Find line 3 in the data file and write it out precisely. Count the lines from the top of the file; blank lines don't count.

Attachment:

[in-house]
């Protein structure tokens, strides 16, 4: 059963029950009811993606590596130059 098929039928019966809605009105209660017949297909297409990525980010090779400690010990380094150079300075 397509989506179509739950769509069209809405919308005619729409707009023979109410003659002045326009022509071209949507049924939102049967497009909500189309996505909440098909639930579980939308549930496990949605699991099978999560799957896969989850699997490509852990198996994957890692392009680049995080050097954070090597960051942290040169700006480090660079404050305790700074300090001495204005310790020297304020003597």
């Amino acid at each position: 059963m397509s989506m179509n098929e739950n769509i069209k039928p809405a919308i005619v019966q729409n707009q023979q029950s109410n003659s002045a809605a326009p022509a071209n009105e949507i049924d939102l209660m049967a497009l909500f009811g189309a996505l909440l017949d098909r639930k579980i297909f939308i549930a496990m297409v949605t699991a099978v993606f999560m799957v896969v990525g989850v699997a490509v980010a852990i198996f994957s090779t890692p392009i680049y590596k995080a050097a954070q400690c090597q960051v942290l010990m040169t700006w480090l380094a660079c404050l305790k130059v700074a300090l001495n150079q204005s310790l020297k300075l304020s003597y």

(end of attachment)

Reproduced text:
């Amino acid at each position: 059963m397509s989506m179509n098929e739950n769509i069209k039928p809405a919308i005619v019966q729409n707009q023979q029950s109410n003659s002045a809605a326009p022509a071209n009105e949507i049924d939102l209660m049967a497009l909500f009811g189309a996505l909440l017949d098909r639930k579980i297909f939308i549930a496990m297409v949605t699991a099978v993606f999560m799957v896969v990525g989850v699997a490509v980010a852990i198996f994957s090779t890692p392009i680049y590596k995080a050097a954070q400690c090597q960051v942290l010990m040169t700006w480090l380094a660079c404050l305790k130059v700074a300090l001495n150079q204005s310790l020297k300075l304020s003597y």